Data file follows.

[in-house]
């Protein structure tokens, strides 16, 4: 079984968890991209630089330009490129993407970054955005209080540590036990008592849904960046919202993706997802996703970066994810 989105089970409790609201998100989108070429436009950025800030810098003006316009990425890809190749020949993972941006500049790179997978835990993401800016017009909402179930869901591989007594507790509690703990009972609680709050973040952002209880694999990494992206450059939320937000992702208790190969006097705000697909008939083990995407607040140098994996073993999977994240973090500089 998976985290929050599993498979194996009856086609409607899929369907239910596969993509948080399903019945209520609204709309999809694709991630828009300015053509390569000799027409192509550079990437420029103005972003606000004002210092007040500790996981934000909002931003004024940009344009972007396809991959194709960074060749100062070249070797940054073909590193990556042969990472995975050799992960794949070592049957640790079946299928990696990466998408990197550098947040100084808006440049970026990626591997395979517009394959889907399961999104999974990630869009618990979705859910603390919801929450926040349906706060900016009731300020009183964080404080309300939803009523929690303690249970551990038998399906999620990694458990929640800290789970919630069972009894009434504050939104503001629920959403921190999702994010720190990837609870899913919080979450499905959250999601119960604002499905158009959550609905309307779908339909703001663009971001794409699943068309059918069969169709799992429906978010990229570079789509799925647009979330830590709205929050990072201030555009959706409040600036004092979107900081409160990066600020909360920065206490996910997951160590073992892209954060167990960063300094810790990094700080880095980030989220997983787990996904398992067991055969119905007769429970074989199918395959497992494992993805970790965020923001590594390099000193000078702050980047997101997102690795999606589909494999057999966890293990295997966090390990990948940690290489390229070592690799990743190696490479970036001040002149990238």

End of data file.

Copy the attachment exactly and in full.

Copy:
[in-house]
């Protein structure tokens, strides 16, 4: 079984968890991209630089330009490129993407970054955005209080540590036990008592849904960046919202993706997802996703970066994810 989105089970409790609201998100989108070429436009950025800030810098003006316009990425890809190749020949993972941006500049790179997978835990993401800016017009909402179930869901591989007594507790509690703990009972609680709050973040952002209880694999990494992206450059939320937000992702208790190969006097705000697909008939083990995407607040140098994996073993999977994240973090500089 998976985290929050599993498979194996009856086609409607899929369907239910596969993509948080399903019945209520609204709309999809694709991630828009300015053509390569000799027409192509550079990437420029103005972003606000004002210092007040500790996981934000909002931003004024940009344009972007396809991959194709960074060749100062070249070797940054073909590193990556042969990472995975050799992960794949070592049957640790079946299928990696990466998408990197550098947040100084808006440049970026990626591997395979517009394959889907399961999104999974990630869009618990979705859910603390919801929450926040349906706060900016009731300020009183964080404080309300939803009523929690303690249970551990038998399906999620990694458990929640800290789970919630069972009894009434504050939104503001629920959403921190999702994010720190990837609870899913919080979450499905959250999601119960604002499905158009959550609905309307779908339909703001663009971001794409699943068309059918069969169709799992429906978010990229570079789509799925647009979330830590709205929050990072201030555009959706409040600036004092979107900081409160990066600020909360920065206490996910997951160590073992892209954060167990960063300094810790990094700080880095980030989220997983787990996904398992067991055969119905007769429970074989199918395959497992494992993805970790965020923001590594390099000193000078702050980047997101997102690795999606589909494999057999966890293990295997966090390990990948940690290489390229070592690799990743190696490479970036001040002149990238």